Honing Back Bevels
If you have a bevel-down plane, a back bevel can be an effective tactic for taming tear-out in reversing grain. With a bevel-up plane, a back bevel can help the blade stay sharp longer in dense woods.
As the name suggests, a back bevel is honed on the back of the blade, and its effect depends on the type of plane you have. On a bevel-down plane, it increases the effective cutting angle; if the plane is bedded at 45°, a 10° back bevel yields a 55° cutting angle. For a bevel-up plane, a back bevel is used to increase the included angle of the blade, thereby improving edge retention. It doesn’t alter the cutting angle.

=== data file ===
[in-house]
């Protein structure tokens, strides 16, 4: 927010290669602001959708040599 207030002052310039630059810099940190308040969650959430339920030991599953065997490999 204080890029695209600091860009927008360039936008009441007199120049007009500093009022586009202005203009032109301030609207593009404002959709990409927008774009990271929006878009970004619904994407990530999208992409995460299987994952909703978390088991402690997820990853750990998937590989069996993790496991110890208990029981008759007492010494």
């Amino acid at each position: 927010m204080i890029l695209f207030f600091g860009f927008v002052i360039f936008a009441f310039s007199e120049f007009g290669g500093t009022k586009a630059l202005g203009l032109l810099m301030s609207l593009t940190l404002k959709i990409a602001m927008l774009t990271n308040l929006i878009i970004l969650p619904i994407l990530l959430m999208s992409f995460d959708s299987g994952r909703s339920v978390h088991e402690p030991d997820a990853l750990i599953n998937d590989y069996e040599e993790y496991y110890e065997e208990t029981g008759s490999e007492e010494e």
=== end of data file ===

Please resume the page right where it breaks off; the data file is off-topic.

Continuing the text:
Simply set the blade carrier in the (green) back-bevel configuration and the blade registration stop on the green scale. When you’re installing the blade, ensure that the bevel is facing down in the carrier (opposite to its conventional orientation).
Photo 8 – The honing guide makes the sharpening of a back bevel at a precise angle easy.
Photo 9 – Back-bevelled blades are equipped to handle difficult grains well.